Experts on Andalusian ceramic work dedicated themselves to disseminating the styles and techniques that had fallen into disuse, leading to a period of creative splendour marked by artistic excellence and respect for the legacy of previous centuries. The tilework in the Convent de los Capuchinos in Seville, the Crópani Palace in Malaga and

Sevillian Palaces such as the Casa de los Menasque and the Palace of Monsalves boast Historicist tilework of great artistic value.



In 1929, Seville held the Ibero-American Exposition, an event dedicated to celebrating the twinning of the Iberian Peninsula and America that led to a profound transformation of the urban fabric of the city.


This circumstance led to a rising demand for tilework with typical Andalusian patterns and its popularity meant the city’s ceramic production reached an all time historic peak. At the same time, Sevillian factories benefited from the contributions of movements like Modernism, an artistic movement on ceramic painting that had its shape in very expressive compositions, dominated by the curvilinear forms of naturalistic inspiration.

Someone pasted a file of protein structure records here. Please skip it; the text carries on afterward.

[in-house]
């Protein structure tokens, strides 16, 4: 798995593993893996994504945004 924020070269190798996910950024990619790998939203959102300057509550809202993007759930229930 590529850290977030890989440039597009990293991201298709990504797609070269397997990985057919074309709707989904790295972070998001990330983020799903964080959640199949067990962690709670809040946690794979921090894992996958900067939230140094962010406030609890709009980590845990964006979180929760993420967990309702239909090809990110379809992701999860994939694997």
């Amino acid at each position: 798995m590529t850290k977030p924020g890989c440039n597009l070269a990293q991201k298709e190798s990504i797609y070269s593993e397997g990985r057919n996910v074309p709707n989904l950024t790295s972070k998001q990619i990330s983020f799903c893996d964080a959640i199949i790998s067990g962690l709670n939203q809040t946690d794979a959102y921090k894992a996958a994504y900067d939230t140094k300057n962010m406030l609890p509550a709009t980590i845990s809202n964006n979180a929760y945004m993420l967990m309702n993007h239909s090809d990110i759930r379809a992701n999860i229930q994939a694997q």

At the start of the twentieth century, with the industrialisation process in the West, the use of publicity gathered force, a discipline that in Andalusia was to adopt tilework as the principle means of  promotion. Thus, from the 1920s, tilework became a common element on bar signs, shop signs and all kinds of public establishments.



The book on Andalusian Tilework

This book on Andalusian Tilework compiles Andalusia’s most important ceramic work. By means of more than 300 photographs, their pages carry out a chronological tour of Andalusian tilework, exploring the pictorial motifs of each period.


This photographic book, published by Dosde in a compact format, shows the perfection achieved by this highly skilled technique. The book completes the thematic series of books on Seville produced by the publishing house.